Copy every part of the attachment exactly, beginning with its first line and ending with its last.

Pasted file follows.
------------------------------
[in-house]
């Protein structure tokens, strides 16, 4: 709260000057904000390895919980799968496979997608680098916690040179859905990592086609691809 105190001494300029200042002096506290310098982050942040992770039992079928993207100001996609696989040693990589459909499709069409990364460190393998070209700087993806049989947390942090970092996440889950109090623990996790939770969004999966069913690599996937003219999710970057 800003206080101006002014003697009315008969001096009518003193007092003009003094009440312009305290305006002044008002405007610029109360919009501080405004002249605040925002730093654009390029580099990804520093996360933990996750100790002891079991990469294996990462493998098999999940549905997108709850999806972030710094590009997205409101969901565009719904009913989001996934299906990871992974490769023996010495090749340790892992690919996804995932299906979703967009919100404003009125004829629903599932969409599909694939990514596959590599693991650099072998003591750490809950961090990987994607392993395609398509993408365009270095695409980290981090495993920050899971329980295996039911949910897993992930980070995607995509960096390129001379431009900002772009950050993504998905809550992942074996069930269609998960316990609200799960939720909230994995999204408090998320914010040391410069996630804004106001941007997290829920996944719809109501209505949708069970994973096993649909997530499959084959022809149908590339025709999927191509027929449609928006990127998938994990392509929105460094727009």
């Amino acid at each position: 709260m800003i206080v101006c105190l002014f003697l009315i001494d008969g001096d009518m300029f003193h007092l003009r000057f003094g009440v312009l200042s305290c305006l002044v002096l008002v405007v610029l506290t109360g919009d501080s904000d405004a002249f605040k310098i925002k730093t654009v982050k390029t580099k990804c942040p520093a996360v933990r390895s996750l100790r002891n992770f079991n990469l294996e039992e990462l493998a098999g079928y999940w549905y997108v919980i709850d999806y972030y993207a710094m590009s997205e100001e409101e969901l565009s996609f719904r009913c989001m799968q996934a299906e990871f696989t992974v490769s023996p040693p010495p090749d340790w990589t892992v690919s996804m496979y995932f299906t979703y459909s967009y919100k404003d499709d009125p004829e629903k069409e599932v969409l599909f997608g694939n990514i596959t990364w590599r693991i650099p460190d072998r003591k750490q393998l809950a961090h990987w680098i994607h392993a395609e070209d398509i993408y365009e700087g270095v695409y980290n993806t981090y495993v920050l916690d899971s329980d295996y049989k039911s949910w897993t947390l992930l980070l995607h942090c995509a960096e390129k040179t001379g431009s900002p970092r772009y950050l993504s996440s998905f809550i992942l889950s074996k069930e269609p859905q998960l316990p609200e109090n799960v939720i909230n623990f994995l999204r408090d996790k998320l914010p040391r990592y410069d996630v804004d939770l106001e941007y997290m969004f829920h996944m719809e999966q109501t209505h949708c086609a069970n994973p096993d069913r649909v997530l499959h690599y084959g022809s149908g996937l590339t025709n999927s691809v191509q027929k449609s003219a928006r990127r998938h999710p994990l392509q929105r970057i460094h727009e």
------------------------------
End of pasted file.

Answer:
[in-house]
């Protein structure tokens, strides 16, 4: 709260000057904000390895919980799968496979997608680098916690040179859905990592086609691809 105190001494300029200042002096506290310098982050942040992770039992079928993207100001996609696989040693990589459909499709069409990364460190393998070209700087993806049989947390942090970092996440889950109090623990996790939770969004999966069913690599996937003219999710970057 800003206080101006002014003697009315008969001096009518003193007092003009003094009440312009305290305006002044008002405007610029109360919009501080405004002249605040925002730093654009390029580099990804520093996360933990996750100790002891079991990469294996990462493998098999999940549905997108709850999806972030710094590009997205409101969901565009719904009913989001996934299906990871992974490769023996010495090749340790892992690919996804995932299906979703967009919100404003009125004829629903599932969409599909694939990514596959590599693991650099072998003591750490809950961090990987994607392993395609398509993408365009270095695409980290981090495993920050899971329980295996039911949910897993992930980070995607995509960096390129001379431009900002772009950050993504998905809550992942074996069930269609998960316990609200799960939720909230994995999204408090998320914010040391410069996630804004106001941007997290829920996944719809109501209505949708069970994973096993649909997530499959084959022809149908590339025709999927191509027929449609928006990127998938994990392509929105460094727009």
């Amino acid at each position: 709260m800003i206080v101006c105190l002014f003697l009315i001494d008969g001096d009518m300029f003193h007092l003009r000057f003094g009440v312009l200042s305290c305006l002044v002096l008002v405007v610029l506290t109360g919009d501080s904000d405004a002249f605040k310098i925002k730093t654009v982050k390029t580099k990804c942040p520093a996360v933990r390895s996750l100790r002891n992770f079991n990469l294996e039992e990462l493998a098999g079928y999940w549905y997108v919980i709850d999806y972030y993207a710094m590009s997205e100001e409101e969901l565009s996609f719904r009913c989001m799968q996934a299906e990871f696989t992974v490769s023996p040693p010495p090749d340790w990589t892992v690919s996804m496979y995932f299906t979703y459909s967009y919100k404003d499709d009125p004829e629903k069409e599932v969409l599909f997608g694939n990514i596959t990364w590599r693991i650099p460190d072998r003591k750490q393998l809950a961090h990987w680098i994607h392993a395609e070209d398509i993408y365009e700087g270095v695409y980290n993806t981090y495993v920050l916690d899971s329980d295996y049989k039911s949910w897993t947390l992930l980070l995607h942090c995509a960096e390129k040179t001379g431009s900002p970092r772009y950050l993504s996440s998905f809550i992942l889950s074996k069930e269609p859905q998960l316990p609200e109090n799960v939720i909230n623990f994995l999204r408090d996790k998320l914010p040391r990592y410069d996630v804004d939770l106001e941007y997290m969004f829920h996944m719809e999966q109501t209505h949708c086609a069970n994973p096993d069913r649909v997530l499959h690599y084959g022809s149908g996937l590339t025709n999927s691809v191509q027929k449609s003219a928006r990127r998938h999710p994990l392509q929105r970057i460094h727009e």